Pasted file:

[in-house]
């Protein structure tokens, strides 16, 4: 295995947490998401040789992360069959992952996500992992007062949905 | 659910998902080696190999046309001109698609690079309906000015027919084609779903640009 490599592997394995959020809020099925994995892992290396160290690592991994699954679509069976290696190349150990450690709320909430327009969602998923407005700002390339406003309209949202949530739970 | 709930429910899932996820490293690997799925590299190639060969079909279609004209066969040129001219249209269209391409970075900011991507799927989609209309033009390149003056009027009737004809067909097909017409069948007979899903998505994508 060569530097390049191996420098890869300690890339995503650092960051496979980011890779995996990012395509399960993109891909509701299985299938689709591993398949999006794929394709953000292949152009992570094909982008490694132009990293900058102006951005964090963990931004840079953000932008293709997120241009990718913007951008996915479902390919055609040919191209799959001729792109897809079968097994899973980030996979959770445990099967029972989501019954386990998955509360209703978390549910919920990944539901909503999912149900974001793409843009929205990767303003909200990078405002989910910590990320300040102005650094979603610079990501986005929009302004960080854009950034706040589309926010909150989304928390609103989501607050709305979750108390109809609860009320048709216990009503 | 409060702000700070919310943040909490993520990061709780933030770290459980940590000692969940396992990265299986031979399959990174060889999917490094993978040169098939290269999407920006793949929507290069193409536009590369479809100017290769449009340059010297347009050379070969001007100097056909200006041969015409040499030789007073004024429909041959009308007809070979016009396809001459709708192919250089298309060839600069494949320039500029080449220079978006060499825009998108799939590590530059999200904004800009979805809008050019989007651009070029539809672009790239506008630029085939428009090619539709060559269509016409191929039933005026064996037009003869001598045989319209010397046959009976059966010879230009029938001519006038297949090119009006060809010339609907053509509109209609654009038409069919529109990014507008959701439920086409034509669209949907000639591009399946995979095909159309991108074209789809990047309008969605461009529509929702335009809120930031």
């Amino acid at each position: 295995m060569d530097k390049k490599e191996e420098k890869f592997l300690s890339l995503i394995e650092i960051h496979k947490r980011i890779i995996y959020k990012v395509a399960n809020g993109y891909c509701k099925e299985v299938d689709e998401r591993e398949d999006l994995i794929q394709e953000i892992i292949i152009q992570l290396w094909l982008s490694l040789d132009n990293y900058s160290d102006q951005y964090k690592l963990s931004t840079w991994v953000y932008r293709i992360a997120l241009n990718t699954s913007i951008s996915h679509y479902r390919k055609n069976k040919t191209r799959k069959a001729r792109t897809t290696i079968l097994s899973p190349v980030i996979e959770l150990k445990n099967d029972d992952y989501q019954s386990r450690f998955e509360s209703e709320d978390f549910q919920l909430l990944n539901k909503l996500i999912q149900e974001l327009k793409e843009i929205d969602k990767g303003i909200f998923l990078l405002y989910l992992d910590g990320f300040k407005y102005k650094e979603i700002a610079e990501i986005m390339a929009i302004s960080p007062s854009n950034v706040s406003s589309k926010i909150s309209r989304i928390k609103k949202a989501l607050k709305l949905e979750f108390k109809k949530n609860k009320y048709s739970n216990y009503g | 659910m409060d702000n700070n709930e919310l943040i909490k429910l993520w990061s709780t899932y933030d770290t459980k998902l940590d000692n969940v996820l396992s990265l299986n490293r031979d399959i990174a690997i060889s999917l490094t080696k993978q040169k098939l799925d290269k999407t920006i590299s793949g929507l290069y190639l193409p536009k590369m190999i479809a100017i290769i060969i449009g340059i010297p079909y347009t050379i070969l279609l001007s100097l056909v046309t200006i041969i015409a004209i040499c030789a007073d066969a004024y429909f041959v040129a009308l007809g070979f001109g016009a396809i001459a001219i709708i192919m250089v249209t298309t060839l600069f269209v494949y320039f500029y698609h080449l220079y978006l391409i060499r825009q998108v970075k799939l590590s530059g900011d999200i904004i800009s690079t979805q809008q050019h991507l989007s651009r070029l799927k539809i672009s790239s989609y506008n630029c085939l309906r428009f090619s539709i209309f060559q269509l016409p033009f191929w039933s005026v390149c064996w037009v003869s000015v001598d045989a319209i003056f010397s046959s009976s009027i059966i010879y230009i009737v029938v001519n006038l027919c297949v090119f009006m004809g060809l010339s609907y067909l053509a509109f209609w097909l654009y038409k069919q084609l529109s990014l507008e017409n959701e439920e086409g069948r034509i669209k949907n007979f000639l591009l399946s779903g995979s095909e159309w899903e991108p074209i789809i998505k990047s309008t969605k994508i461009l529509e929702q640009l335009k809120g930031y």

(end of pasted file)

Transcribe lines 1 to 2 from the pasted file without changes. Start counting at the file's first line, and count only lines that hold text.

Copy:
[in-house]
């Protein structure tokens, strides 16, 4: 295995947490998401040789992360069959992952996500992992007062949905 | 659910998902080696190999046309001109698609690079309906000015027919084609779903640009 490599592997394995959020809020099925994995892992290396160290690592991994699954679509069976290696190349150990450690709320909430327009969602998923407005700002390339406003309209949202949530739970 | 709930429910899932996820490293690997799925590299190639060969079909279609004209066969040129001219249209269209391409970075900011991507799927989609209309033009390149003056009027009737004809067909097909017409069948007979899903998505994508 060569530097390049191996420098890869300690890339995503650092960051496979980011890779995996990012395509399960993109891909509701299985299938689709591993398949999006794929394709953000292949152009992570094909982008490694132009990293900058102006951005964090963990931004840079953000932008293709997120241009990718913007951008996915479902390919055609040919191209799959001729792109897809079968097994899973980030996979959770445990099967029972989501019954386990998955509360209703978390549910919920990944539901909503999912149900974001793409843009929205990767303003909200990078405002989910910590990320300040102005650094979603610079990501986005929009302004960080854009950034706040589309926010909150989304928390609103989501607050709305979750108390109809609860009320048709216990009503 | 409060702000700070919310943040909490993520990061709780933030770290459980940590000692969940396992990265299986031979399959990174060889999917490094993978040169098939290269999407920006793949929507290069193409536009590369479809100017290769449009340059010297347009050379070969001007100097056909200006041969015409040499030789007073004024429909041959009308007809070979016009396809001459709708192919250089298309060839600069494949320039500029080449220079978006060499825009998108799939590590530059999200904004800009979805809008050019989007651009070029539809672009790239506008630029085939428009090619539709060559269509016409191929039933005026064996037009003869001598045989319209010397046959009976059966010879230009029938001519006038297949090119009006060809010339609907053509509109209609654009038409069919529109990014507008959701439920086409034509669209949907000639591009399946995979095909159309991108074209789809990047309008969605461009529509929702335009809120930031």